'Camp Sucker' on day trip to Jerusalem

Activists opposing extension of Tal Law, move protest from Tel Aviv train station to Prime Minister's Office.

Tal Law Protest 311 (photo credit: YouTube Screenshot)
Tal Law Protest 311
(photo credit: YouTube Screenshot)
Camp Sucker (“Frier”) came to the capital on Sunday, as several dozen of the movement’s hard-core activists drove from the Tel Aviv headquarters outside Savidor (Arlozorov) Train Station to protest outside the Prime Minister’s Office for the abolition of the “Tal Law.”
The law, approved in 2002, was designed to increase the number of ultra-Orthodox men serving in the army, but has been criticized for failing to bring the rate of haredi recruitment up toward the national average.
“We’re the people who pay taxes, we’re going to the army and we’re not being listened to,” said Anat Rechess, a spokesman for the Mitpakdim social reform organization.
“We want everyone to have equal rights; everyone should work, everyone should contribute. If you want to get you have to give too,” said Rechess.
It’s not logical that the people who don’t work, who don’t go to the army, get the most support from the government, not us, she continued.
The Camp Sucker movement, led primarily by the Forum for Military Service Equality (Forum La’shivyon Ba’netel), opposes any extension of the Tal Law, which will expire in August if the Knesset fails to extend it.
Prime Minister Binyamin Netanyahu has advocated the extension of the law, although opposition from coalition partners Israel Beiteinu and Independence has caused the prime minister to bypass the cabinet and seek approval directly from the Knesset. An extension to the Tal Law would enjoy the support of coalition parties Shas and United Torah Judaism.
The Independence Party, led by Defense Minister Ehud Barak, advocates the extension of the law by one year during which new legislation can be drawn up.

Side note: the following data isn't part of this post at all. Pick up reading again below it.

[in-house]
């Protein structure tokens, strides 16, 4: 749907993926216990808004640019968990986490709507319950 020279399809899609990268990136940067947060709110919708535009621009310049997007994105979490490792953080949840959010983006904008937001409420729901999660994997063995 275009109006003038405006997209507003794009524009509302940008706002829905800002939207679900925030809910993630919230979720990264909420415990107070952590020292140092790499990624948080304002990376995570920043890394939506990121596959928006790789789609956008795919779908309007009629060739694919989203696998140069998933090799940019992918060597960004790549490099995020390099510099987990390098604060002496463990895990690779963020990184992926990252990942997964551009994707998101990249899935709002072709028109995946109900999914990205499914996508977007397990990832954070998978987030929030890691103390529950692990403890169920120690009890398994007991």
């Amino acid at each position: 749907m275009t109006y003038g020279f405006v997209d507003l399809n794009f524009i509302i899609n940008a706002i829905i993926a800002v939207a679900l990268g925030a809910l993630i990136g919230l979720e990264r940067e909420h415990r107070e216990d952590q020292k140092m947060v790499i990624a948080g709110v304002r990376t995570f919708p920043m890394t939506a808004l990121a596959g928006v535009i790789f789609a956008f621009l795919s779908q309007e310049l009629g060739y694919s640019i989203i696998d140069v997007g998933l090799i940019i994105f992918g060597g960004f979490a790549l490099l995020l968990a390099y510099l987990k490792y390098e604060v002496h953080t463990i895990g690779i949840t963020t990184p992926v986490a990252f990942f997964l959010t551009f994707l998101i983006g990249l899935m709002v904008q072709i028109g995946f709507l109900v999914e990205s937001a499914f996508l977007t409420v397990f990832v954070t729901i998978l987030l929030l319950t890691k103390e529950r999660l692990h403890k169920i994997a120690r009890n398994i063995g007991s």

On Saturday night, Barak called on the government and the Knesset to draft legislation according to an Independence proposal, which would subsidize a university degree for those who complete full military service. Barak also proposed to cap the number of full-time yeshiva students funded by the state at 2,000 to 3,000 outstanding scholars, with the remainder integrating into some form of military or national service, and subsequently into the workforce.
The Forum for Military Service Equality, Mitpakdim and others campaigning against an extension seek the Tal Law’s complete and immediate cancelation.
Rechess acknowledged that this will be hard to achieve but said that the “fight has to begin today because the status quo can’t continue.”
Proponents of extending the Tal Law argue that significant gains in haredi recruitment to the IDF and national and civilian service have been made since implementation of the law began, and that forcibly drafting all ultra-Orthodox 18- year-old men would cause societal tensions to boil over.
According to IDF figures, out of 8,500 potential ultra-Orthodox recruits in 2011, 1,282 enlisted in the IDF and 1,079 enlisted in the national or civilian service options. In 2009, 729 ultra-Orthodox men enlisted in the IDF and 898 in 2010.
The army predicts that these numbers will continue to grow.
While Camp Sucker lay deserted on Sunday, elsewhere in Tel Aviv and beyond, high-school seniors took part in a strike to protest against the Tal law.
From 9 to 10:30 a.m., participating students walked out of class and held discussions in corridors, school libraries and elsewhere on campuses.
The initiative was launched on Facebook and came less than a week after a group of high-school students sent a letter to the prime minister with more than 4,000 signatures against the Tal law.
On the Facebook page, organizers say the Tal law “is a bad, exploitative and non- Zionist law.”
The students add, “We are the future of the country and because of this we will not agree to be discriminated against. We will not give up on equality.”
The page calls for mandatory military or national service for all sectors in Israel.